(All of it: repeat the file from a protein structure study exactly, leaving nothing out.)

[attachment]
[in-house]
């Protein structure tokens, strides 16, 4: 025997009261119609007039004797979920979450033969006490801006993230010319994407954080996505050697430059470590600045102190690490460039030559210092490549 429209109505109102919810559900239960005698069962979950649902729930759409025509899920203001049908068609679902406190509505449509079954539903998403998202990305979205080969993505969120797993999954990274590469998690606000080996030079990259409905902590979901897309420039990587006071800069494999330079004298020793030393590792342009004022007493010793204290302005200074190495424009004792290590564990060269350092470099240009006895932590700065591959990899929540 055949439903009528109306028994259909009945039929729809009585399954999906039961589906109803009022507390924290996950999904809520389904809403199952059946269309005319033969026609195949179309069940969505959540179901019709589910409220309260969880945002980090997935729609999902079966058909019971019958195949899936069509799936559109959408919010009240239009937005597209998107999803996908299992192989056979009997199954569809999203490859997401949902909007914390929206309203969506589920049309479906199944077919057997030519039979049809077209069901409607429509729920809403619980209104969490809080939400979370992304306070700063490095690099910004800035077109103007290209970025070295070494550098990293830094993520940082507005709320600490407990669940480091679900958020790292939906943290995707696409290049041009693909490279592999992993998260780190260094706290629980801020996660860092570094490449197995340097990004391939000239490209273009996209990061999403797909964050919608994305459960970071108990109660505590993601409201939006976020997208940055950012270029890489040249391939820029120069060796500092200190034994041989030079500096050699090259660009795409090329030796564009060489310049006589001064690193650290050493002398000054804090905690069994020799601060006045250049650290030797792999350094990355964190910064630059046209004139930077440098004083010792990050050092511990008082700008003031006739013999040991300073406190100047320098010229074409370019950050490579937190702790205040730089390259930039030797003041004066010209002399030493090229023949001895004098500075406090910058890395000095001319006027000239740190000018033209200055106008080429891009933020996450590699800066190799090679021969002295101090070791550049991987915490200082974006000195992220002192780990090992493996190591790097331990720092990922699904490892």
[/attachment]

[in-house]
């Protein structure tokens, strides 16, 4: 025997009261119609007039004797979920979450033969006490801006993230010319994407954080996505050697430059470590600045102190690490460039030559210092490549 429209109505109102919810559900239960005698069962979950649902729930759409025509899920203001049908068609679902406190509505449509079954539903998403998202990305979205080969993505969120797993999954990274590469998690606000080996030079990259409905902590979901897309420039990587006071800069494999330079004298020793030393590792342009004022007493010793204290302005200074190495424009004792290590564990060269350092470099240009006895932590700065591959990899929540 055949439903009528109306028994259909009945039929729809009585399954999906039961589906109803009022507390924290996950999904809520389904809403199952059946269309005319033969026609195949179309069940969505959540179901019709589910409220309260969880945002980090997935729609999902079966058909019971019958195949899936069509799936559109959408919010009240239009937005597209998107999803996908299992192989056979009997199954569809999203490859997401949902909007914390929206309203969506589920049309479906199944077919057997030519039979049809077209069901409607429509729920809403619980209104969490809080939400979370992304306070700063490095690099910004800035077109103007290209970025070295070494550098990293830094993520940082507005709320600490407990669940480091679900958020790292939906943290995707696409290049041009693909490279592999992993998260780190260094706290629980801020996660860092570094490449197995340097990004391939000239490209273009996209990061999403797909964050919608994305459960970071108990109660505590993601409201939006976020997208940055950012270029890489040249391939820029120069060796500092200190034994041989030079500096050699090259660009795409090329030796564009060489310049006589001064690193650290050493002398000054804090905690069994020799601060006045250049650290030797792999350094990355964190910064630059046209004139930077440098004083010792990050050092511990008082700008003031006739013999040991300073406190100047320098010229074409370019950050490579937190702790205040730089390259930039030797003041004066010209002399030493090229023949001895004098500075406090910058890395000095001319006027000239740190000018033209200055106008080429891009933020996450590699800066190799090679021969002295101090070791550049991987915490200082974006000195992220002192780990090992493996190591790097331990720092990922699904490892």